Good luck and I hope you get back in the writing zone soon.

Anonymous said...

Sometimes I get so many ideas I feel overwhelmed--the opposite of writer's block. But if I'm writing in one story and I get stuck, I listen to the character and ask, "what would this person say or how would she respond?" And that helps get the creativity flowing again. My personal life is intense and it can easily make writing tough. But even when I'm not inspired I at least pause to listen to the characters. And that usually helps. Good question.

Anonymous said...

A problem I sometimes face is when I read other writers' excerpts and I think to myself, "I'll never write as well as them or tell stories like they can" and then I follow what Tina Donahue said in an earlier comment, I go back to writing.

Rachel Firasek said...

I've never had a problem with either, because my depression feeds my writing. When I go to my dark place, I write to release it. Depression is a state of mind or a chemical inbalance, however you want to look at it, there is a solution. You have to find the thing that will even the scale and writing is that for me. Great post! Rachel Firasek

Anonymous said...

I agree with the comment that mentioned creativity and depression are often linked. (or at least my therapist is like to remind me of all the historical examples of this tie... when I'm feeling down myself) I don't question my writing skills - i just don't write; or I choose to rewrite the same page (paragraph, sentence, or word) searching for perfection - for days or weeks. I get caught in cycles of never moving... forward. of course, these weeks in my dumbstruck hamster wheel (hopefully) will be followed by days on a mental autobahn; in theory it all balances out - BUT - here is the sage advice from aforementioned therapist -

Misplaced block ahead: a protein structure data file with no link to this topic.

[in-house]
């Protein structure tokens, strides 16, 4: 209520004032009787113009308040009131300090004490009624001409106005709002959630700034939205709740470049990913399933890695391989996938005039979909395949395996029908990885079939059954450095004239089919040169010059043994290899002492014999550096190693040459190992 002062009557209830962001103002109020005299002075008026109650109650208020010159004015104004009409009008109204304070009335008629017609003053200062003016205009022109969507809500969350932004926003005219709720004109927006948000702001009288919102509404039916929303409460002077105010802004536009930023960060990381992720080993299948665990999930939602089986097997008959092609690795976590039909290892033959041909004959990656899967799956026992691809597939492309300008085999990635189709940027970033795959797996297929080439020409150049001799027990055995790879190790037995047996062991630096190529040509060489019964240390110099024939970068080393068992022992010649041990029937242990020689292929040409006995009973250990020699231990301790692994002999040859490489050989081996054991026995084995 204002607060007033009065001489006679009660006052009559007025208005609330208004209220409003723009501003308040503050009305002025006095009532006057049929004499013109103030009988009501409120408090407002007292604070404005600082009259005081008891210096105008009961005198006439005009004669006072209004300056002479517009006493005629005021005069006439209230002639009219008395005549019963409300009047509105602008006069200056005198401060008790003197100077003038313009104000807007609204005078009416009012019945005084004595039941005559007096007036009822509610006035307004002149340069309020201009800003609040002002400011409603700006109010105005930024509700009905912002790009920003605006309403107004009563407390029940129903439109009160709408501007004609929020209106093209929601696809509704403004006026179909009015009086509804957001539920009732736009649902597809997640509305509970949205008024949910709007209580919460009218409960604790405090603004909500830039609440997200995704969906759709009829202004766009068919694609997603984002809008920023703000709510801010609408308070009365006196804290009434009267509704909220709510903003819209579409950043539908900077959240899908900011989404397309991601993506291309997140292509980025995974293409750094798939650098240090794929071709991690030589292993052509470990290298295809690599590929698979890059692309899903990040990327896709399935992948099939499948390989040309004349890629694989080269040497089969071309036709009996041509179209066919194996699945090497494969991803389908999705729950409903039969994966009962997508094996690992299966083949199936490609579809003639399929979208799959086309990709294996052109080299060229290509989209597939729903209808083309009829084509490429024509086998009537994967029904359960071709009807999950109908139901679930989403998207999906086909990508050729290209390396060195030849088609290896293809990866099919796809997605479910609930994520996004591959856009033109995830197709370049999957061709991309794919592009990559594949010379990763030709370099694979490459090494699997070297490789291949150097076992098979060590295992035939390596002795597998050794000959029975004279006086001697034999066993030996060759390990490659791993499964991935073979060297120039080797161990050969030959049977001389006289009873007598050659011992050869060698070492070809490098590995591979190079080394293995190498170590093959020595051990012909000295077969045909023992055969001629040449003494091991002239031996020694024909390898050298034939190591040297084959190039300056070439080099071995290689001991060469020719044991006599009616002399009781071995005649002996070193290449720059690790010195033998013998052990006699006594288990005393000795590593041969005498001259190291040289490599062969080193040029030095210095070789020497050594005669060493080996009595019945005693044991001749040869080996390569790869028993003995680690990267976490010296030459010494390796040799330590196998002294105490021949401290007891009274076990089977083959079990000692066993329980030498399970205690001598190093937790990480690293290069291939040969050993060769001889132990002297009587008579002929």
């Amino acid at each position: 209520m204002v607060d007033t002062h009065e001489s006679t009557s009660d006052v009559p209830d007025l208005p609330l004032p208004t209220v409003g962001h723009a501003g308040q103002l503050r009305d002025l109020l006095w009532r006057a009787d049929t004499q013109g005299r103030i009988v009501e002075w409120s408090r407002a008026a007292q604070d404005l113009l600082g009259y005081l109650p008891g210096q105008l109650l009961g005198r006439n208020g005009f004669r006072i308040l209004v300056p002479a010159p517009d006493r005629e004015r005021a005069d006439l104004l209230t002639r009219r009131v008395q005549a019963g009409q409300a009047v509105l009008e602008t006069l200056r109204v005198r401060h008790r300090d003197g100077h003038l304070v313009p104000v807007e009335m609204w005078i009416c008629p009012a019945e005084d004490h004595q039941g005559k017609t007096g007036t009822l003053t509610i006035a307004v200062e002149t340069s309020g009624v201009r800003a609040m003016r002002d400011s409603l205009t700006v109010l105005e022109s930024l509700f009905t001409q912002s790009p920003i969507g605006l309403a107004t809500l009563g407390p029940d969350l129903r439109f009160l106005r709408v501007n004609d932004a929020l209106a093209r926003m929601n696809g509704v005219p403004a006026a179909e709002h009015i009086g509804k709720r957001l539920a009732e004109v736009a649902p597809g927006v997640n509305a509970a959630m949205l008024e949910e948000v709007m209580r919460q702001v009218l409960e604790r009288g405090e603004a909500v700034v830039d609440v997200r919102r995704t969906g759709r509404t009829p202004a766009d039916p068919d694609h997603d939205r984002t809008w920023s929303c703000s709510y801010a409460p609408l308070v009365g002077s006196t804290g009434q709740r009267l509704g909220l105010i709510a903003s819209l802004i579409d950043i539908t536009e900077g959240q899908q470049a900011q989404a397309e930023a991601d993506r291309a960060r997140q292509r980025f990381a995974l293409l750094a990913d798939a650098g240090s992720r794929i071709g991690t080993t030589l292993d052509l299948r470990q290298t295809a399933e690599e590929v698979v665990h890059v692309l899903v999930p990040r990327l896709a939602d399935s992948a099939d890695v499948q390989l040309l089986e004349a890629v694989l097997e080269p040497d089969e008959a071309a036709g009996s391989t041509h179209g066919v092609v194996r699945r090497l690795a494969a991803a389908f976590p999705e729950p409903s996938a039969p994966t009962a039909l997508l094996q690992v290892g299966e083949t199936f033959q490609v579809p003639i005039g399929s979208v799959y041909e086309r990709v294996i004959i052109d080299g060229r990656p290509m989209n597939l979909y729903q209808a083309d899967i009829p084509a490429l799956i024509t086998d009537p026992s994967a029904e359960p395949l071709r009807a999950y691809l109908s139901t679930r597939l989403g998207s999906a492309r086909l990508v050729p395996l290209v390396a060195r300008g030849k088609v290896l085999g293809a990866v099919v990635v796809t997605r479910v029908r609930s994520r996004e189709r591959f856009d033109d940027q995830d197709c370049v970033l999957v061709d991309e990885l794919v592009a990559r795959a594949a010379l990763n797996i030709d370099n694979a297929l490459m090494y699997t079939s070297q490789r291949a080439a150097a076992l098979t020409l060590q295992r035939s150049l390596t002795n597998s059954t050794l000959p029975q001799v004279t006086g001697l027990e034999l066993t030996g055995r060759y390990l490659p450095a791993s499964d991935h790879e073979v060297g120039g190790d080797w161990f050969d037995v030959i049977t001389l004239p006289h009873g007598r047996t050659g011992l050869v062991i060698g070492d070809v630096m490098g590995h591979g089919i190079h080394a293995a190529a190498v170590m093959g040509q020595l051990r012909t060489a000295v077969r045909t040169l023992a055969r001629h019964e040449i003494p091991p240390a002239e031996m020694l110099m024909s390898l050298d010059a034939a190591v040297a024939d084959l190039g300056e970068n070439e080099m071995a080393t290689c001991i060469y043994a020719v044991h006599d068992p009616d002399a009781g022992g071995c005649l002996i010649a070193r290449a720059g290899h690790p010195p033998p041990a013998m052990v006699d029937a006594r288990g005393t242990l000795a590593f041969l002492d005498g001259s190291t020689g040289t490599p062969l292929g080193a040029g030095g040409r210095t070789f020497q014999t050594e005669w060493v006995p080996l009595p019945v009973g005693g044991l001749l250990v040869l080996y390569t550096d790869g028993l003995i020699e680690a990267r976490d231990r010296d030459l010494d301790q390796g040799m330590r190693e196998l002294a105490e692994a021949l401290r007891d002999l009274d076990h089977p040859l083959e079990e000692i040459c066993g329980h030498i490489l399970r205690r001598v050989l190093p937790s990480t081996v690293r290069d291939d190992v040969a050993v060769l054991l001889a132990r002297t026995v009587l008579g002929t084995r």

it is rare that creative people have the perfect sustained work-ethic of, say, a 9 to 5 accountant. we need time to dream, to stress, decompress, and have 'Epiphanies' (if you will) -So her analogy - metaphor, i suppose, is that i , you, we, are given a daily choice - to walk across a railroad tie on the ground. easy enough, and some days we walk across it and write whatever - the days we do not write - we worry about it - we stress and our creative minds twirl "I DID NOT WRITE/ or walk across that beam on the grass today"... eventually - our mental stress has raised the bar - we no longer have to easily write - we must now walk across that very same beam, ten stories up-in-the-air. we think of falling = of failing ; not of walking or writing.
So the moral is - relax - it's still the same task - only your perspective has changed. plus, if you run across the railroad tie, way up high, look down and really feel the pressure - you might surprise yourself and write something great.